5 CEOs Reveal Their Best Remote Working Practices

remote working practices CEO

At Workfront, we work as a distributed team — meaning most of our team members work remotely in locations ranging from London, Poland, Dallas, Los Angeles, Armenia, Indianapolis, and more. As we’ve grown, we’ve picked up some things along the way that have helped us improve our processes, create a great company culture and consistently do good work.

By encouraging remote work, we can choose from a much larger pool of talent. Team members can work wherever they’d like, and we operate much more efficiently (along with having a happier workforce). We use video calls via Zoom, allow people to work from home or a coffee shop — more exotic locations such as a beach house or another country. It frees people up to truly enjoy their work.

That being said, remote working can pose some challenges, and it’s always great to hear from others who are successfully operating as a distributed team on ways they ensure their team is being productive and enjoying their work as well.

We decided to interview some CEOs who are managing a distributed team and doing so quite successfully.


1. Hire people you trust and trust the people you hire.

2. Set expectations for what will be accomplished. Manage that and not based on hours worked.

3. Go all in. Half remote/half in office doesn’t seem to be a good way to work.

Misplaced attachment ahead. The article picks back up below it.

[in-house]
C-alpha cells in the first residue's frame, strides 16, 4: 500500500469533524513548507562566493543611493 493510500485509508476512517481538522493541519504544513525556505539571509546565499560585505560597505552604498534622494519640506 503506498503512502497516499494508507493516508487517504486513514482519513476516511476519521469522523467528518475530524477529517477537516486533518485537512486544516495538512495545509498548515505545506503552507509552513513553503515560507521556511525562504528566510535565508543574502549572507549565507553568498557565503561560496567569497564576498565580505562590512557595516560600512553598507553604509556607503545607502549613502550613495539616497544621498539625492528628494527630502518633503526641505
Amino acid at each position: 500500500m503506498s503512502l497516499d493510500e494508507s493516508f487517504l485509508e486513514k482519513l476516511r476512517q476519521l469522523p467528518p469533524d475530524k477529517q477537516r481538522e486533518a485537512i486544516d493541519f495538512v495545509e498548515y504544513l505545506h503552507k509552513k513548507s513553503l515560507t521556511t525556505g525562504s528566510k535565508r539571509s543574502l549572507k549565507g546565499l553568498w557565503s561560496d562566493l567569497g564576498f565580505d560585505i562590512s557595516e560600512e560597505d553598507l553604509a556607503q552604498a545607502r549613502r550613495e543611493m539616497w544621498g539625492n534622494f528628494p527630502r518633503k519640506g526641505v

— Wade Foster, CEO and co-founder of Zapier


We look for people who get excited about the idea of working from anywhere and can see how work is going to evolve in the future. Not everyone is cut out for working remotely though, so you have to be careful here. Ideally they’d have some experience working on a remote team. This gives them a better perspective and appreciation for the problem we are solving.

We actually don’t have many tools or processes. Our own tool solves the hardest problem, which is seeing team members’ faces, building culture, and generally feeling less lonely. Time zones can still be a hurdle, but we do the best we can to have overlap. We also have several email aliases for things like marketing, product, and IT, which we use to keep the appropriate people in the loop on various topics. These have proven to be extremely helpful.

We do have a stand-up meeting on Mondays to review the previous week and discuss the week ahead. We also have a stand-up on Fridays but we actually just use this to hang out and goof around, it’s a great team builder. Things like this are really important when you’re not all together in an office.

Finally, we meet up in person from time to time. It’s always great to have real, in-person face time, though some of our team members worked together for quite a while before actually meeting each other in person.